U.S. employers posted the most open jobs in eight months in March, but total hiring slowed, providing a mixed picture of the labor market.

Job openings jumped 2.7 percent to 5.76 million, the most since September, the Labor Department said Tuesday. That may point to better hiring in the coming months. The number of available jobs rose in manufacturing; professional and business services, which includes engineering and management consulting; and government.

Yet hiring slowed to 5.3 million from 5.5 million. That suggests employers became more reluctant to fill open positions, possibly because of slower economic growth from October through March.

The drop in hiring echoes a pullback that was reported last week, when the government said net hiring slowed in April. Yet the increase in job openings suggests that job gains could pick up again in the coming months.

On Friday, the government reported that job gains slowed to 160,000 in April, down from an average of 232,000 in the previous 12 months.

Tuesday's figures track total hiring and come from a report known as the Job Openings and Labor Turnover survey, or JOLTS. The monthly jobs report released last week calculates a net total of job gains after subtracting those who quit, retired or were laid off.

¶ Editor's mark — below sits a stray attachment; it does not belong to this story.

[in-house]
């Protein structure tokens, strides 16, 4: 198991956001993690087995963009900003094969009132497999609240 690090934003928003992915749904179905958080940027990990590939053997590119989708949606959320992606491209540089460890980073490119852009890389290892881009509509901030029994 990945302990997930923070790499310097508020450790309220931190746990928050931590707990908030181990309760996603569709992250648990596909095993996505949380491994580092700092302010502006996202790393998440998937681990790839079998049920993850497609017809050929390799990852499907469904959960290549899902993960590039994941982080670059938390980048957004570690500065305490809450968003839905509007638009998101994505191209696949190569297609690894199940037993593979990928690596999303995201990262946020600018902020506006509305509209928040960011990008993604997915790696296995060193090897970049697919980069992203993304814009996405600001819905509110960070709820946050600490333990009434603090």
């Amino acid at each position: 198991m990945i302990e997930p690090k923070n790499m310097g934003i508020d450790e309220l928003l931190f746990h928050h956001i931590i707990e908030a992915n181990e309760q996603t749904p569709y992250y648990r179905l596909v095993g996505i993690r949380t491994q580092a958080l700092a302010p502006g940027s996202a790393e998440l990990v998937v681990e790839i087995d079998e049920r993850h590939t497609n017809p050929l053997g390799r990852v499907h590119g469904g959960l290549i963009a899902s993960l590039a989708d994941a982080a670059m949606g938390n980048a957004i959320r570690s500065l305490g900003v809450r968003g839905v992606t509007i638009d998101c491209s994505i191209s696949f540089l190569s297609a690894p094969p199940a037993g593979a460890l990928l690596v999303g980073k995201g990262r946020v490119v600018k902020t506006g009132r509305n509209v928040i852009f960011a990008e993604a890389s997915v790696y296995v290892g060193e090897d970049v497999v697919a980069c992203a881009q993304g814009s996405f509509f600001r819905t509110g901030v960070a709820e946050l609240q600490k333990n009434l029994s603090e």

Hiring stayed healthy throughout the final three months of last year and this year's first quarter, even as the economy faltered. It expanded at just a 1 percent annual pace from October through March.

The March JOLTS data also provides a preview of some trends that were apparent in April's jobs report.

For example, job openings and total hiring in the retail industry fell sharply in March, but so did layoffs in the industry. That meant that the net job gain in retail in March was 39,000.

But the fall-off in job openings that month presaged April's net hiring figures, when retailers cut 3,100 jobs.

Separately, the number of people quitting their jobs ticked up to nearly 3 million in March, just below a recent peak of 3.1 million in December.

Workers typically quit when they have another job lined up, usually for higher pay. So more quitting is generally a good sign for the economy.

Federal Reserve Chair Janet Yellen monitors the hiring and quits figures closely to gauge the job market's health.